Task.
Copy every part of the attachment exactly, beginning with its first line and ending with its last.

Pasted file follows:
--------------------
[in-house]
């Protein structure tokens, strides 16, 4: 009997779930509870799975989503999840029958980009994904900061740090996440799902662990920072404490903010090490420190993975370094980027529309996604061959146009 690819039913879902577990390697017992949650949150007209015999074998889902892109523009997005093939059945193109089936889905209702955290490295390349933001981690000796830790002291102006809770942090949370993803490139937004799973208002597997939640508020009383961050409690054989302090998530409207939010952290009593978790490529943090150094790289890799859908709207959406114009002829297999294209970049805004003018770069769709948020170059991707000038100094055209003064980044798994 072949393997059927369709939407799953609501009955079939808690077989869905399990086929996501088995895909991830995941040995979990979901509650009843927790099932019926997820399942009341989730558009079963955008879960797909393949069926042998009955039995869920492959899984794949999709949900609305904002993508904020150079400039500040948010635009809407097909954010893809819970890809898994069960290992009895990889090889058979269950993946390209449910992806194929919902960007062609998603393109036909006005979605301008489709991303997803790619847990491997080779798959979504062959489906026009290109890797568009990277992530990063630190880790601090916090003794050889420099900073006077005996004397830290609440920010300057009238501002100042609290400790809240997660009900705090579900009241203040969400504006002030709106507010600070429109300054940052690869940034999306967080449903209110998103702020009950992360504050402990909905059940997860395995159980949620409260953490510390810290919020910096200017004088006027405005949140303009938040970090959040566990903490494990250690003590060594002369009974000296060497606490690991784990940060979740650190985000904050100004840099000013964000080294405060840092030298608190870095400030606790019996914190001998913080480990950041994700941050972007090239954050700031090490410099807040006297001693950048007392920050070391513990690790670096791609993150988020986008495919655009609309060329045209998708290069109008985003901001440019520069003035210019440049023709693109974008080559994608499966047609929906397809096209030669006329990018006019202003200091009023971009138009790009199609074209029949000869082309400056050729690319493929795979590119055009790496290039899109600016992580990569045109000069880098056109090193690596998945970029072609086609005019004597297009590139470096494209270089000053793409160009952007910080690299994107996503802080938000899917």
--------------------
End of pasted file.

[in-house]
């Protein structure tokens, strides 16, 4: 009997779930509870799975989503999840029958980009994904900061740090996440799902662990920072404490903010090490420190993975370094980027529309996604061959146009 690819039913879902577990390697017992949650949150007209015999074998889902892109523009997005093939059945193109089936889905209702955290490295390349933001981690000796830790002291102006809770942090949370993803490139937004799973208002597997939640508020009383961050409690054989302090998530409207939010952290009593978790490529943090150094790289890799859908709207959406114009002829297999294209970049805004003018770069769709948020170059991707000038100094055209003064980044798994 072949393997059927369709939407799953609501009955079939808690077989869905399990086929996501088995895909991830995941040995979990979901509650009843927790099932019926997820399942009341989730558009079963955008879960797909393949069926042998009955039995869920492959899984794949999709949900609305904002993508904020150079400039500040948010635009809407097909954010893809819970890809898994069960290992009895990889090889058979269950993946390209449910992806194929919902960007062609998603393109036909006005979605301008489709991303997803790619847990491997080779798959979504062959489906026009290109890797568009990277992530990063630190880790601090916090003794050889420099900073006077005996004397830290609440920010300057009238501002100042609290400790809240997660009900705090579900009241203040969400504006002030709106507010600070429109300054940052690869940034999306967080449903209110998103702020009950992360504050402990909905059940997860395995159980949620409260953490510390810290919020910096200017004088006027405005949140303009938040970090959040566990903490494990250690003590060594002369009974000296060497606490690991784990940060979740650190985000904050100004840099000013964000080294405060840092030298608190870095400030606790019996914190001998913080480990950041994700941050972007090239954050700031090490410099807040006297001693950048007392920050070391513990690790670096791609993150988020986008495919655009609309060329045209998708290069109008985003901001440019520069003035210019440049023709693109974008080559994608499966047609929906397809096209030669006329990018006019202003200091009023971009138009790009199609074209029949000869082309400056050729690319493929795979590119055009790496290039899109600016992580990569045109000069880098056109090193690596998945970029072609086609005019004597297009590139470096494209270089000053793409160009952007910080690299994107996503802080938000899917």